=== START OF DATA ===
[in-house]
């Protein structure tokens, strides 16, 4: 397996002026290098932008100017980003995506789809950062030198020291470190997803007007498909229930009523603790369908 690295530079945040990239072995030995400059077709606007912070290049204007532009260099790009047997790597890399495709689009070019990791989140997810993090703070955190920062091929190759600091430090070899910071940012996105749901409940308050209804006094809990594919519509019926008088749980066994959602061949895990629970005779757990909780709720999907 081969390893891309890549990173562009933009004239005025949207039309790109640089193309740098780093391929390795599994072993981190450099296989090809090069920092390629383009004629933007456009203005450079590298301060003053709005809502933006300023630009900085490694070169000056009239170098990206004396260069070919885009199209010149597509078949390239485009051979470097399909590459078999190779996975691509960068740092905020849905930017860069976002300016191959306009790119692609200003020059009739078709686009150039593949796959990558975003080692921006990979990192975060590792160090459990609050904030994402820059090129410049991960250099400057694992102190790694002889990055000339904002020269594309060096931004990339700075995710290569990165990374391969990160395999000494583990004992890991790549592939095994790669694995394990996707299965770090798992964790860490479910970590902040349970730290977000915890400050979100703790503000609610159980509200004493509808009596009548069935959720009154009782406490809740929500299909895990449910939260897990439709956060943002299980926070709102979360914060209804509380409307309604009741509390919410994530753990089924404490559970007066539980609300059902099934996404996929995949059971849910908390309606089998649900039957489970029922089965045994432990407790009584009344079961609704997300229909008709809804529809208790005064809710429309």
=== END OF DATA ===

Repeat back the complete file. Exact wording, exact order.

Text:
[in-house]
């Protein structure tokens, strides 16, 4: 397996002026290098932008100017980003995506789809950062030198020291470190997803007007498909229930009523603790369908 690295530079945040990239072995030995400059077709606007912070290049204007532009260099790009047997790597890399495709689009070019990791989140997810993090703070955190920062091929190759600091430090070899910071940012996105749901409940308050209804006094809990594919519509019926008088749980066994959602061949895990629970005779757990909780709720999907 081969390893891309890549990173562009933009004239005025949207039309790109640089193309740098780093391929390795599994072993981190450099296989090809090069920092390629383009004629933007456009203005450079590298301060003053709005809502933006300023630009900085490694070169000056009239170098990206004396260069070919885009199209010149597509078949390239485009051979470097399909590459078999190779996975691509960068740092905020849905930017860069976002300016191959306009790119692609200003020059009739078709686009150039593949796959990558975003080692921006990979990192975060590792160090459990609050904030994402820059090129410049991960250099400057694992102190790694002889990055000339904002020269594309060096931004990339700075995710290569990165990374391969990160395999000494583990004992890991790549592939095994790669694995394990996707299965770090798992964790860490479910970590902040349970730290977000915890400050979100703790503000609610159980509200004493509808009596009548069935959720009154009782406490809740929500299909895990449910939260897990439709956060943002299980926070709102979360914060209804509380409307309604009741509390919410994530753990089924404490559970007066539980609300059902099934996404996929995949059971849910908390309606089998649900039957489970029922089965045994432990407790009584009344079961609704997300229909008709809804529809208790005064809710429309």